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Guest Article

Here I Come, Leather or Knot

by William Dean
(09/26/01)

Kink Image 1 It still happens, sometimes in very unlikely places, among very unlikely people. You know what I mean. "Well, but, how did you even know these things were going on?" It's always about kinky sex stuff. And it's always about "the old days."

In the mid-to-late 1950s, now almost a half-century ago, Americans began being exposed to the hanky-panky and hi-jinks of their neighbors and the people in the next town in ways that rocked their placid, "We Like Ike" Pleasantville sensibilities. In 1953, Playboy appeared. In 1956, a young mother and housewife of 32, named Grace Metalious ripped the lid off small town sexiness with a best seller called Peyton Place. That was the same year that home grown American sex sociologist Dr. Alfred Kinsey died, but his studies had prompted literate and intellectual people to look at things differently. Sly and leering reports -- couched in the "we can't say this" language of the day -- of wife-swapping parties started filtering into the media. While Middle America lounged by pools, sipping their prerequisite pre-dinner cocktails and rebellious youth necked and petted (and more!) in the nation's drive-ins and at local lover's lanes, a few, very few, people started to reveal that, indeed, there was kink happening in the same world.

Among the underground, so to speak, which included the new Beat and Hip Generations and young teens sneaking girlie mags (not Playboy, by the way, but the raunchy ones), there was ready acknowledgment that leather, whips, being tied up, tied down, and so forth was pretty edgy and exciting sexual stuff. Semi-blurry copycats of Bettie Page and many unnamed models posed in bustiers of black leather, sporting whips and riding crops, wearing stockings and lingerie or grinned at the camera lens while artfully trussed in loops and knots of rope. Those who'd done their historical homework discussed everything from Sacher von Masoch's Venus in Furs to the legendary tales of modern Nazi sex orgies and "depraved behavior." As Americans and Europeans slid euphorically into the Free Love 60s, sexual liaisons became casual, immediate, and, yet, "no big deal." And the kinks came out of the closet more and more.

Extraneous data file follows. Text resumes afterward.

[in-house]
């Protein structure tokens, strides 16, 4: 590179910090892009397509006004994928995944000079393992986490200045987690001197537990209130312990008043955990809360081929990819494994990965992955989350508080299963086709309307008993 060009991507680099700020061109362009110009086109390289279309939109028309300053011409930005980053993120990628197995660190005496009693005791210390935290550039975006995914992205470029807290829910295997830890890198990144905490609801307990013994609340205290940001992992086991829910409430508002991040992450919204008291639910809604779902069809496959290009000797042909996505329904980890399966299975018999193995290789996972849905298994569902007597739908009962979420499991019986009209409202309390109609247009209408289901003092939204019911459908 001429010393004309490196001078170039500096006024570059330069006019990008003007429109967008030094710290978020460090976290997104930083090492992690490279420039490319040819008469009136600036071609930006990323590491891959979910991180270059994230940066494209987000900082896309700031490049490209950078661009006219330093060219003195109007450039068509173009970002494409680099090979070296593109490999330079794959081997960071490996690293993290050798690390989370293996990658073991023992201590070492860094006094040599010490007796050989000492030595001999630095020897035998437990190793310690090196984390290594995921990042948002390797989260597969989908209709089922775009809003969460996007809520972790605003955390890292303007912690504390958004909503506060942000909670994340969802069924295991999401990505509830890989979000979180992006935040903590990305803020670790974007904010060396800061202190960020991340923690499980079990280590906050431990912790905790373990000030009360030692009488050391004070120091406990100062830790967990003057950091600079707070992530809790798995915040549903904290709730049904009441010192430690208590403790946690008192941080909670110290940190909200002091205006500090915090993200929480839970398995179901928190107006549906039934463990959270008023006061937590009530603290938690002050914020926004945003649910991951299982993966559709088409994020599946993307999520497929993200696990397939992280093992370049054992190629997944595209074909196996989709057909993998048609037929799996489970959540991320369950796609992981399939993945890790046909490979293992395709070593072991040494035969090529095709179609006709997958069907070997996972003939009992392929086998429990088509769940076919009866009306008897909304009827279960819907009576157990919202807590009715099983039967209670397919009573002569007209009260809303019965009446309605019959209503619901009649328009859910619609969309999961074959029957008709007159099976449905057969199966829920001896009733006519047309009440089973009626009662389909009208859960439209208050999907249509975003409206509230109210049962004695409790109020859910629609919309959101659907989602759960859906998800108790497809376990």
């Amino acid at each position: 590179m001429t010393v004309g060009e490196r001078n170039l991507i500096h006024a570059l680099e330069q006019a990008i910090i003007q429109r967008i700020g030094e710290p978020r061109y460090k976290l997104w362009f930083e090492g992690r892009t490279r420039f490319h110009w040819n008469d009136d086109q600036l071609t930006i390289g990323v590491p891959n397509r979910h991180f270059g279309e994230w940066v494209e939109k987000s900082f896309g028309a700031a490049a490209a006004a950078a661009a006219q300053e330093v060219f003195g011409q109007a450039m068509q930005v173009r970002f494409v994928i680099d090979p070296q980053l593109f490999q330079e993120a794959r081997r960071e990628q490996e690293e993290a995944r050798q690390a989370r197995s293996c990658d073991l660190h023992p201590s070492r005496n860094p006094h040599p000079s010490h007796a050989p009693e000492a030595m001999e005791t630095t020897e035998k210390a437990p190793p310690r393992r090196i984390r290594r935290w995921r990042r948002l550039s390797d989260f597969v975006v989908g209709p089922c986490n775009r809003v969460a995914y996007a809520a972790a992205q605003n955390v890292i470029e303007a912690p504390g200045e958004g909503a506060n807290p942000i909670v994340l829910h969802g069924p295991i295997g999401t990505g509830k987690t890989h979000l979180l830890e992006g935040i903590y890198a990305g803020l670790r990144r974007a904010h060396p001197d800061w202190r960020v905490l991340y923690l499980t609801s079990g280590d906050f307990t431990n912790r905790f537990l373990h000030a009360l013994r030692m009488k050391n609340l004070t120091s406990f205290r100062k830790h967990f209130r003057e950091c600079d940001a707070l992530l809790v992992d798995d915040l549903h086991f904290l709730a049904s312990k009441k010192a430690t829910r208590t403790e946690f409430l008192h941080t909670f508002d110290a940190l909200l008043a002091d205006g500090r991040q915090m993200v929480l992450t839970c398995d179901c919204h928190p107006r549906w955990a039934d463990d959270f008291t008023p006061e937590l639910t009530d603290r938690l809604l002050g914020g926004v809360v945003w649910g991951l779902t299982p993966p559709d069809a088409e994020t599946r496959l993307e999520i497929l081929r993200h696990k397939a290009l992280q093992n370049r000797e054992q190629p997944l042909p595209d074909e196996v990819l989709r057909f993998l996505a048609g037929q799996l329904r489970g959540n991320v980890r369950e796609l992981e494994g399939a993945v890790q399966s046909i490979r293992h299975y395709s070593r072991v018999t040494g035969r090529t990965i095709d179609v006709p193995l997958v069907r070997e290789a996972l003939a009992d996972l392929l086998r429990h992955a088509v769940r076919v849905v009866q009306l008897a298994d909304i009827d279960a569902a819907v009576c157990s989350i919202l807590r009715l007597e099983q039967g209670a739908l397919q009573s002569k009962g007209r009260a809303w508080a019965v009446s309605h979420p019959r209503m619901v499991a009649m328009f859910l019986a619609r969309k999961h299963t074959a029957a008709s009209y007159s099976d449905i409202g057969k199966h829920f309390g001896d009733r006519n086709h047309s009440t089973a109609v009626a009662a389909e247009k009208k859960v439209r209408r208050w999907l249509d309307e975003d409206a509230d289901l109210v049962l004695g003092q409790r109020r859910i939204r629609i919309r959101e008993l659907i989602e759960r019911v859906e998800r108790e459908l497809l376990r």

Thirty years ago, as the 1970s lurched unsteadily into being, the swinging lifestyle seemed everywhere. Discos, key parties, and group sex were what was happening, not just among the Jet Set, but out in Mom and Pop America, too. Singles Only apartment buildings promised nude pool parties, open apartment doors, and open relationships that smiled a lot. Even greeting cards appeared that invited friends and neighbors: "Let's Have an Orgy! BYOB (Bring Your Own Booze or Babes or Bachelors)." It wasn't just heterosexual, vanilla sex going on, either.